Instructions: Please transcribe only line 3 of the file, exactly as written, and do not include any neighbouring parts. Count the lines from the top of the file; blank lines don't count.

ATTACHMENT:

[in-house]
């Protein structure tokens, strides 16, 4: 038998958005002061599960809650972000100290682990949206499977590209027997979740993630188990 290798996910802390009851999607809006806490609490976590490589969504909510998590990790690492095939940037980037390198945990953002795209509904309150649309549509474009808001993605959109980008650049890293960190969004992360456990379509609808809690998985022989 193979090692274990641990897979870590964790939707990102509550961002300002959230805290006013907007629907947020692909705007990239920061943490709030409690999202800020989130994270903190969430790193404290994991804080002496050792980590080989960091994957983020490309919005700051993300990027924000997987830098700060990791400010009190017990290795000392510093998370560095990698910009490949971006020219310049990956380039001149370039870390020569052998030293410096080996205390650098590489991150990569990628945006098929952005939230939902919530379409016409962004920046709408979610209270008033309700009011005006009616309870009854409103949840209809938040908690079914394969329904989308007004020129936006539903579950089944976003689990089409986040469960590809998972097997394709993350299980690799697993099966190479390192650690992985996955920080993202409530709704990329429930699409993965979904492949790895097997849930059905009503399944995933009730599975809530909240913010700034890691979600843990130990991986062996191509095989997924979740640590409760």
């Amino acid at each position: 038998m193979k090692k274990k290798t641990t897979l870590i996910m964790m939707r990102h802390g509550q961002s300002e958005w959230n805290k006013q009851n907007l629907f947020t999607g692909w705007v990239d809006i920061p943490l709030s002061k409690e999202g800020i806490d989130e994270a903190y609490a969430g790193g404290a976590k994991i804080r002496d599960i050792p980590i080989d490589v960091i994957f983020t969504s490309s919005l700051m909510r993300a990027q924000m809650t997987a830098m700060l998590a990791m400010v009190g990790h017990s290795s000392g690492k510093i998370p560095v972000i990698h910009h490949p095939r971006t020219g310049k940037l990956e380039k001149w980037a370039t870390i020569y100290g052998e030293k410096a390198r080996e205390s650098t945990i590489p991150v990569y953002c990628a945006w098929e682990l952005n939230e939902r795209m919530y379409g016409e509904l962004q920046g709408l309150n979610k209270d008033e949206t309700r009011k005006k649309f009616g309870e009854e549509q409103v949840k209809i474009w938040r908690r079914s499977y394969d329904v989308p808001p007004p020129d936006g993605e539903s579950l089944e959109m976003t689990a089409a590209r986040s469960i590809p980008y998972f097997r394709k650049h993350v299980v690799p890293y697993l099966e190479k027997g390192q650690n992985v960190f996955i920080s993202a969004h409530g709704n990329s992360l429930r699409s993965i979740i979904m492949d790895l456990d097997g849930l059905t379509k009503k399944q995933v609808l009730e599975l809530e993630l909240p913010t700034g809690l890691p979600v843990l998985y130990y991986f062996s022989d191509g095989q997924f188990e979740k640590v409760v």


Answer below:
């Amino acid at each position: 038998m193979k090692k274990k290798t641990t897979l870590i996910m964790m939707r990102h802390g509550q961002s300002e958005w959230n805290k006013q009851n907007l629907f947020t999607g692909w705007v990239d809006i920061p943490l709030s002061k409690e999202g800020i806490d989130e994270a903190y609490a969430g790193g404290a976590k994991i804080r002496d599960i050792p980590i080989d490589v960091i994957f983020t969504s490309s919005l700051m909510r993300a990027q924000m809650t997987a830098m700060l998590a990791m400010v009190g990790h017990s290795s000392g690492k510093i998370p560095v972000i990698h910009h490949p095939r971006t020219g310049k940037l990956e380039k001149w980037a370039t870390i020569y100290g052998e030293k410096a390198r080996e205390s650098t945990i590489p991150v990569y953002c990628a945006w098929e682990l952005n939230e939902r795209m919530y379409g016409e509904l962004q920046g709408l309150n979610k209270d008033e949206t309700r009011k005006k649309f009616g309870e009854e549509q409103v949840k209809i474009w938040r908690r079914s499977y394969d329904v989308p808001p007004p020129d936006g993605e539903s579950l089944e959109m976003t689990a089409a590209r986040s469960i590809p980008y998972f097997r394709k650049h993350v299980v690799p890293y697993l099966e190479k027997g390192q650690n992985v960190f996955i920080s993202a969004h409530g709704n990329s992360l429930r699409s993965i979740i979904m492949d790895l456990d097997g849930l059905t379509k009503k399944q995933v609808l009730e599975l809530e993630l909240p913010t700034g809690l890691p979600v843990l998985y130990y991986f062996s022989d191509g095989q997924f188990e979740k640590v409760v």